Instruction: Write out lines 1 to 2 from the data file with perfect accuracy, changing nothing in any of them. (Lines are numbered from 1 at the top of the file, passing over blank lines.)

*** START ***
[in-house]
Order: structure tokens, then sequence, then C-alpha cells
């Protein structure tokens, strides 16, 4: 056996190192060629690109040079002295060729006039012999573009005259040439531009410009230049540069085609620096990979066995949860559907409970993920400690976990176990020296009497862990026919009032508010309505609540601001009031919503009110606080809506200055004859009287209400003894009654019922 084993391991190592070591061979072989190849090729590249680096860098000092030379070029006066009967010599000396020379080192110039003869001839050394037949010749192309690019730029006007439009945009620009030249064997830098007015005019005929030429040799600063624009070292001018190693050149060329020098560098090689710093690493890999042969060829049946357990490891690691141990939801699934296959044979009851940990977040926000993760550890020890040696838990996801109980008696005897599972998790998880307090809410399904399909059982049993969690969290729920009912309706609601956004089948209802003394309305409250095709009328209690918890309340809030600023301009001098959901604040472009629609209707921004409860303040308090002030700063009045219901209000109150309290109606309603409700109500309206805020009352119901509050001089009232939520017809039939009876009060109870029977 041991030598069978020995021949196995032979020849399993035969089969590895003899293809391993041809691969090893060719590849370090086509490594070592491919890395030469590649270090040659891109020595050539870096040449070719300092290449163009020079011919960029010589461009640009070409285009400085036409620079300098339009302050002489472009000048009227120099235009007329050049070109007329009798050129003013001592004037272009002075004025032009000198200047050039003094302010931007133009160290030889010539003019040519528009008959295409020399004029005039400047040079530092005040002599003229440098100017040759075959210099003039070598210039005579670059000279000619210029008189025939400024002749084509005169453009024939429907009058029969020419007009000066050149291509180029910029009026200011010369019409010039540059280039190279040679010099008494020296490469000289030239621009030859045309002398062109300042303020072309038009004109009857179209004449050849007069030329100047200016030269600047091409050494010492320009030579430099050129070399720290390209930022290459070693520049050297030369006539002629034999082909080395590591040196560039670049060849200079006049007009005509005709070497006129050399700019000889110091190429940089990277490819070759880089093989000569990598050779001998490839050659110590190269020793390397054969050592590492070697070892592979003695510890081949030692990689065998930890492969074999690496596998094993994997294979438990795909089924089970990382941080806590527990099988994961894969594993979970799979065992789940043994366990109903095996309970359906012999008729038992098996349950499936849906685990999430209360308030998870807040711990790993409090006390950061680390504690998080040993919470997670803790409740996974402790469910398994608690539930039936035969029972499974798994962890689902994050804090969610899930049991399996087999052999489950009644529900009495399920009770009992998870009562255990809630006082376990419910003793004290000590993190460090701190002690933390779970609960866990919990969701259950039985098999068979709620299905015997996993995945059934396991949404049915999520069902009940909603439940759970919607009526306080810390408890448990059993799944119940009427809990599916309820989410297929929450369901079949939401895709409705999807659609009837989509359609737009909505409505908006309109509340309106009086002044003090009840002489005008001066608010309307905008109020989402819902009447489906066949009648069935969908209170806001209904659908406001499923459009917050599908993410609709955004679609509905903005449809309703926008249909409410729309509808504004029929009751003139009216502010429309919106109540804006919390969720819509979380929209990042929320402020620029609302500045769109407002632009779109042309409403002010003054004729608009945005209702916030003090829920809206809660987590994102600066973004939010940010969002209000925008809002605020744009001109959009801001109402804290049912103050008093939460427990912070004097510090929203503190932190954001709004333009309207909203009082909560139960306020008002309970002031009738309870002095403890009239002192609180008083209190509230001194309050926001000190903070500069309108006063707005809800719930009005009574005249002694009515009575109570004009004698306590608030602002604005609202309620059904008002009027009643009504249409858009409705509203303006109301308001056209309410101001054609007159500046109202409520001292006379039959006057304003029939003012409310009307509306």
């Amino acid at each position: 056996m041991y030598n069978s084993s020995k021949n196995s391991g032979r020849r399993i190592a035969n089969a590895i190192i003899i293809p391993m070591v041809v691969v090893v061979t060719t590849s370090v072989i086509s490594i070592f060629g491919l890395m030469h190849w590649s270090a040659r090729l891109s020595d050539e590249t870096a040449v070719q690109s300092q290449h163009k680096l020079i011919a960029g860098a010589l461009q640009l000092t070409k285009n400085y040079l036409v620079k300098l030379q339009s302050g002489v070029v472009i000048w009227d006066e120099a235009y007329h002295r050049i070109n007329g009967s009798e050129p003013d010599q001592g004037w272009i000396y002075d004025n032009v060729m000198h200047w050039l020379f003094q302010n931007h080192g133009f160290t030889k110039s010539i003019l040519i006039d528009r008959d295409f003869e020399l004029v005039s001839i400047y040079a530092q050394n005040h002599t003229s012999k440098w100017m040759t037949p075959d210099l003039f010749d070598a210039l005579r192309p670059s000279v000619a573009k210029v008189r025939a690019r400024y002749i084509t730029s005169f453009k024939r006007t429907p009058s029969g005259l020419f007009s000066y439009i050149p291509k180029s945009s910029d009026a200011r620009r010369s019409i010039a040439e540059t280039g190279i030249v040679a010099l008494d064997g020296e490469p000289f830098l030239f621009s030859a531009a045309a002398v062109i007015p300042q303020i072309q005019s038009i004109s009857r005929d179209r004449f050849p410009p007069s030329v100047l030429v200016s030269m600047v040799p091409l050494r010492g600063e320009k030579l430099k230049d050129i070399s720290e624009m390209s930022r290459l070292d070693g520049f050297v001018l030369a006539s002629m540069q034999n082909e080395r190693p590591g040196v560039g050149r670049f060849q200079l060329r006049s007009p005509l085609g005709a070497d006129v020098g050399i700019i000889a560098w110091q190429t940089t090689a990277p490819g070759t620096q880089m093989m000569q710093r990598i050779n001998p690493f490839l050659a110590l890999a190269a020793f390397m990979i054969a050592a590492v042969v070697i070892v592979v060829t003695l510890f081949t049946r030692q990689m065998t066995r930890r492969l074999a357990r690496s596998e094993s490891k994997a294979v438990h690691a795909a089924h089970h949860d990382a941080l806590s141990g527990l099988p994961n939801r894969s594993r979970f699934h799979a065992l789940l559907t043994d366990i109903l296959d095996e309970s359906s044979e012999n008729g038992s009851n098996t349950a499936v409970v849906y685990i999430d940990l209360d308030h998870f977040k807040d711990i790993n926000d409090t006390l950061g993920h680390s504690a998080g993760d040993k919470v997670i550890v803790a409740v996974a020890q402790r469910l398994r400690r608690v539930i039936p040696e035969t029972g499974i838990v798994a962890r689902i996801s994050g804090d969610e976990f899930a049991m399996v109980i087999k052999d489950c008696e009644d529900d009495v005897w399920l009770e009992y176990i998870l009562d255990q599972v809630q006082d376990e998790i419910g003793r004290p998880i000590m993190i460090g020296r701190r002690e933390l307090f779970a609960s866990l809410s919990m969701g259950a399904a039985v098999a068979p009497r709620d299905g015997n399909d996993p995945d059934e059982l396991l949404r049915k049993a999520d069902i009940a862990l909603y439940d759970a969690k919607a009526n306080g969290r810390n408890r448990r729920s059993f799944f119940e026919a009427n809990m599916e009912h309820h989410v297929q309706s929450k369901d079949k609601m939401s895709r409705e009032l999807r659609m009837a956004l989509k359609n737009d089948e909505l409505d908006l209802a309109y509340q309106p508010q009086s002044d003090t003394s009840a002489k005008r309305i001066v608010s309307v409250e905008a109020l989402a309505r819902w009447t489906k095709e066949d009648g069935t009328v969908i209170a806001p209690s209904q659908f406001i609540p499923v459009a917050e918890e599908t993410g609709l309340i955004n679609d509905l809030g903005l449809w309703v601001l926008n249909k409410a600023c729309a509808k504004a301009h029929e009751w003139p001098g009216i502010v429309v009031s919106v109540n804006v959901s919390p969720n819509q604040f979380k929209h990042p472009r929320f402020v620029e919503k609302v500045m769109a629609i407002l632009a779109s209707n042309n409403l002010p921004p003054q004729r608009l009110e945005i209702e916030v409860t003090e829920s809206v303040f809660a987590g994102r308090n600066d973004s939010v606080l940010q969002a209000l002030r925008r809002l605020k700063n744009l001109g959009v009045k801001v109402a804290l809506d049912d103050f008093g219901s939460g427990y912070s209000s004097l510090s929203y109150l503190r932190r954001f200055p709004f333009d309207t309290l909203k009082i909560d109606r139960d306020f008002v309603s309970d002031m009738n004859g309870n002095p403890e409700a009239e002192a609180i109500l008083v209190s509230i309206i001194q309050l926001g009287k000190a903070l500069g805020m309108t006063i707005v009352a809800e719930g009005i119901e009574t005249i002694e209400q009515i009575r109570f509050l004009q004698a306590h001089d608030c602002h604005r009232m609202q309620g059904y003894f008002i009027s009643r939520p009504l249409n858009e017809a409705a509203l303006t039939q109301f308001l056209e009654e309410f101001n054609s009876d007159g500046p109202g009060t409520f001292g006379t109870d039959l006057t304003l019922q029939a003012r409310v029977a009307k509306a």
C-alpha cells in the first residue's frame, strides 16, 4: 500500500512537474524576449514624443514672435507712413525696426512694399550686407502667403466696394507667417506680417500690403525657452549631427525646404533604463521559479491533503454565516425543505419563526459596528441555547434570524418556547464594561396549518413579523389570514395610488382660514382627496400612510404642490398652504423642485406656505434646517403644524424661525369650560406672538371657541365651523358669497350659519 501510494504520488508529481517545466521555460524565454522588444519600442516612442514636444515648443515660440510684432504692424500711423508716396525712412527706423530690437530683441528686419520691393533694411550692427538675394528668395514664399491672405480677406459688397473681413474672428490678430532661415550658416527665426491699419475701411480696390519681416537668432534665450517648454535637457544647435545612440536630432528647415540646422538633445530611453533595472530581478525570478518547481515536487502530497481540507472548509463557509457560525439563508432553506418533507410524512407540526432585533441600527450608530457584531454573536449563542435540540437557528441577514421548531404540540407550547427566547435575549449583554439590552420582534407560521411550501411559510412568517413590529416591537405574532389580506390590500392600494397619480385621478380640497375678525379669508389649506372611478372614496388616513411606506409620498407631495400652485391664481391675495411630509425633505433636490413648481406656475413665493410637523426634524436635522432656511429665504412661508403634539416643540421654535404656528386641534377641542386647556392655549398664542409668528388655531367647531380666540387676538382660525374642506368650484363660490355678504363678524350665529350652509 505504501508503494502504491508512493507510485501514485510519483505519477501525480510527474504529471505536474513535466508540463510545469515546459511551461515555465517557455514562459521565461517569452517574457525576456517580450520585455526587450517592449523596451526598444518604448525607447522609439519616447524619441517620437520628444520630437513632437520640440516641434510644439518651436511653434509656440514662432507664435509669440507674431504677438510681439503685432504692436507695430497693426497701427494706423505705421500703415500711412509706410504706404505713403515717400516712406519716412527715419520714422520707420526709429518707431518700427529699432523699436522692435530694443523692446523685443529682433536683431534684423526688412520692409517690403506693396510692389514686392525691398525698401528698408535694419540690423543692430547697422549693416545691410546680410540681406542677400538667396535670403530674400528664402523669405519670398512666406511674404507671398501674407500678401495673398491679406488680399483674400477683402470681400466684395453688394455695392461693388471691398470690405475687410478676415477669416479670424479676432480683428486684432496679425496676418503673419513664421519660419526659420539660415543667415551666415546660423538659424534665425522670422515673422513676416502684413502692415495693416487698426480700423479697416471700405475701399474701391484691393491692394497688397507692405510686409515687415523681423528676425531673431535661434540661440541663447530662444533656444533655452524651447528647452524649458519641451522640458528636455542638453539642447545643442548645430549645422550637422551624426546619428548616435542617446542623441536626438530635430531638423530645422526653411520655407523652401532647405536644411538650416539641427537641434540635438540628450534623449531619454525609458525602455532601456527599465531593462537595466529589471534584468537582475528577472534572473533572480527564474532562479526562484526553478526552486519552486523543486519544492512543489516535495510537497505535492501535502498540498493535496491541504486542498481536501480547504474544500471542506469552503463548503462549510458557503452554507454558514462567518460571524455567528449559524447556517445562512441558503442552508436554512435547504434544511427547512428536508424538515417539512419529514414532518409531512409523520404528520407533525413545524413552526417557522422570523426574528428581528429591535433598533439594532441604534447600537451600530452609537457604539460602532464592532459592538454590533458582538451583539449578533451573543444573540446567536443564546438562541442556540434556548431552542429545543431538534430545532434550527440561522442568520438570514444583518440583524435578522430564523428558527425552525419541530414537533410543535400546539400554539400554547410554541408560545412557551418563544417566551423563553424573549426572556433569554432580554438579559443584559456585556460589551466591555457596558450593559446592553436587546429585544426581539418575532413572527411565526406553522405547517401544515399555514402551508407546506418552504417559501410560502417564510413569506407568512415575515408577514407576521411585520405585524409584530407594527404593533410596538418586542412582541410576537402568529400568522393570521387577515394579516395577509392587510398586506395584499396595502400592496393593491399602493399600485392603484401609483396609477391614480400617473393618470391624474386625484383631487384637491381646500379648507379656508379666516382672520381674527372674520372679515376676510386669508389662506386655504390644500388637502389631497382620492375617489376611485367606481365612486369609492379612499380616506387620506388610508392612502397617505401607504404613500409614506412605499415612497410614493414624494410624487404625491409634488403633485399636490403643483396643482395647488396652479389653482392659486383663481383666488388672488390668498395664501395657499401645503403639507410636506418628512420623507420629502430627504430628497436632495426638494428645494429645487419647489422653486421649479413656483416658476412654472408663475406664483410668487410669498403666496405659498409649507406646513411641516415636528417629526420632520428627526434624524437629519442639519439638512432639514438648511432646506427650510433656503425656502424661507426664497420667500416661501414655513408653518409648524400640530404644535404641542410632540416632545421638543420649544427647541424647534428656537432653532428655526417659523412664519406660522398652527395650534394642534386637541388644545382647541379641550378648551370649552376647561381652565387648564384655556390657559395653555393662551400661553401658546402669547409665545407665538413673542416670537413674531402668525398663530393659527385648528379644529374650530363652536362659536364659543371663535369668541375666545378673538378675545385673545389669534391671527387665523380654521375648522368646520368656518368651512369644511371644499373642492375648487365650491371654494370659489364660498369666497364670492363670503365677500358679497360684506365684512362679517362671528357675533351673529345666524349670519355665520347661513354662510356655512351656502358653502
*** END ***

[in-house]
Order: structure tokens, then sequence, then C-alpha cells